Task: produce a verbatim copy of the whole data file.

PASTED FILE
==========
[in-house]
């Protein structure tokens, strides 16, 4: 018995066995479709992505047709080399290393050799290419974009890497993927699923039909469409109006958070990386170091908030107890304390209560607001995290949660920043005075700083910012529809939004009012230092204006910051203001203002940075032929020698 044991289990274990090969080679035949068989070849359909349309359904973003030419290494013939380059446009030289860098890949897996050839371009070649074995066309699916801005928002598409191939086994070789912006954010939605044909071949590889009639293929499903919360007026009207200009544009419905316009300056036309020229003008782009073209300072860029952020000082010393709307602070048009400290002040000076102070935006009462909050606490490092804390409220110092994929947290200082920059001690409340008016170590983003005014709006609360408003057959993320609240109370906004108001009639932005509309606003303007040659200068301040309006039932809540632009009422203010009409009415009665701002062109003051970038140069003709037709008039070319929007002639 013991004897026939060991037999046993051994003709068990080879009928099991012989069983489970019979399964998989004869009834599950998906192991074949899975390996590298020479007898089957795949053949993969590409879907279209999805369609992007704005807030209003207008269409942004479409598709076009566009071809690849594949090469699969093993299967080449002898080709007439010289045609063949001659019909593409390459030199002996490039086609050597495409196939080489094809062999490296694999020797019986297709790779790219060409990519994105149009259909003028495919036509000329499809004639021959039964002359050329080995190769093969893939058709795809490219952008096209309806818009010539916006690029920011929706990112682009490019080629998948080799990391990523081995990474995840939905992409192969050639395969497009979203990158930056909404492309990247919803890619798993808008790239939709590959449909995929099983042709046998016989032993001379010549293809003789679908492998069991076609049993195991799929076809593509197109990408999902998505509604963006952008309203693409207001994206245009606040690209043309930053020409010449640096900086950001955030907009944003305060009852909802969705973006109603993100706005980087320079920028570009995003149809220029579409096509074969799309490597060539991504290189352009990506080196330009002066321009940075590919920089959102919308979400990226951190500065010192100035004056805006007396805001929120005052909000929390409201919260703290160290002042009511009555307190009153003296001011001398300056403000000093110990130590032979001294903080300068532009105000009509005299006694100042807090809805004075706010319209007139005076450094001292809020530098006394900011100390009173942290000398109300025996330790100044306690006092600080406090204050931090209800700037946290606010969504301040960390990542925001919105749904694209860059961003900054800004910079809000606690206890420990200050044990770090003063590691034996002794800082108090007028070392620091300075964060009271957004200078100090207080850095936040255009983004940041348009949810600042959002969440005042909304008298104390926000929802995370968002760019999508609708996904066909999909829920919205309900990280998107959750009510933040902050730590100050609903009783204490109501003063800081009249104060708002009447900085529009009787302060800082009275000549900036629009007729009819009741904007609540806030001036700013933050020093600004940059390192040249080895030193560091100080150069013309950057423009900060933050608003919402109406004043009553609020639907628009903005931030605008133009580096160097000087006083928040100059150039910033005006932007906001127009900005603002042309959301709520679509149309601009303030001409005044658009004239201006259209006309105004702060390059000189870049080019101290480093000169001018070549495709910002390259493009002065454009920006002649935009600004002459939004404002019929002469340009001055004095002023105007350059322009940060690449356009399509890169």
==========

[in-house]
């Protein structure tokens, strides 16, 4: 018995066995479709992505047709080399290393050799290419974009890497993927699923039909469409109006958070990386170091908030107890304390209560607001995290949660920043005075700083910012529809939004009012230092204006910051203001203002940075032929020698 044991289990274990090969080679035949068989070849359909349309359904973003030419290494013939380059446009030289860098890949897996050839371009070649074995066309699916801005928002598409191939086994070789912006954010939605044909071949590889009639293929499903919360007026009207200009544009419905316009300056036309020229003008782009073209300072860029952020000082010393709307602070048009400290002040000076102070935006009462909050606490490092804390409220110092994929947290200082920059001690409340008016170590983003005014709006609360408003057959993320609240109370906004108001009639932005509309606003303007040659200068301040309006039932809540632009009422203010009409009415009665701002062109003051970038140069003709037709008039070319929007002639 013991004897026939060991037999046993051994003709068990080879009928099991012989069983489970019979399964998989004869009834599950998906192991074949899975390996590298020479007898089957795949053949993969590409879907279209999805369609992007704005807030209003207008269409942004479409598709076009566009071809690849594949090469699969093993299967080449002898080709007439010289045609063949001659019909593409390459030199002996490039086609050597495409196939080489094809062999490296694999020797019986297709790779790219060409990519994105149009259909003028495919036509000329499809004639021959039964002359050329080995190769093969893939058709795809490219952008096209309806818009010539916006690029920011929706990112682009490019080629998948080799990391990523081995990474995840939905992409192969050639395969497009979203990158930056909404492309990247919803890619798993808008790239939709590959449909995929099983042709046998016989032993001379010549293809003789679908492998069991076609049993195991799929076809593509197109990408999902998505509604963006952008309203693409207001994206245009606040690209043309930053020409010449640096900086950001955030907009944003305060009852909802969705973006109603993100706005980087320079920028570009995003149809220029579409096509074969799309490597060539991504290189352009990506080196330009002066321009940075590919920089959102919308979400990226951190500065010192100035004056805006007396805001929120005052909000929390409201919260703290160290002042009511009555307190009153003296001011001398300056403000000093110990130590032979001294903080300068532009105000009509005299006694100042807090809805004075706010319209007139005076450094001292809020530098006394900011100390009173942290000398109300025996330790100044306690006092600080406090204050931090209800700037946290606010969504301040960390990542925001919105749904694209860059961003900054800004910079809000606690206890420990200050044990770090003063590691034996002794800082108090007028070392620091300075964060009271957004200078100090207080850095936040255009983004940041348009949810600042959002969440005042909304008298104390926000929802995370968002760019999508609708996904066909999909829920919205309900990280998107959750009510933040902050730590100050609903009783204490109501003063800081009249104060708002009447900085529009009787302060800082009275000549900036629009007729009819009741904007609540806030001036700013933050020093600004940059390192040249080895030193560091100080150069013309950057423009900060933050608003919402109406004043009553609020639907628009903005931030605008133009580096160097000087006083928040100059150039910033005006932007906001127009900005603002042309959301709520679509149309601009303030001409005044658009004239201006259209006309105004702060390059000189870049080019101290480093000169001018070549495709910002390259493009002065454009920006002649935009600004002459939004404002019929002469340009001055004095002023105007350059322009940060690449356009399509890169």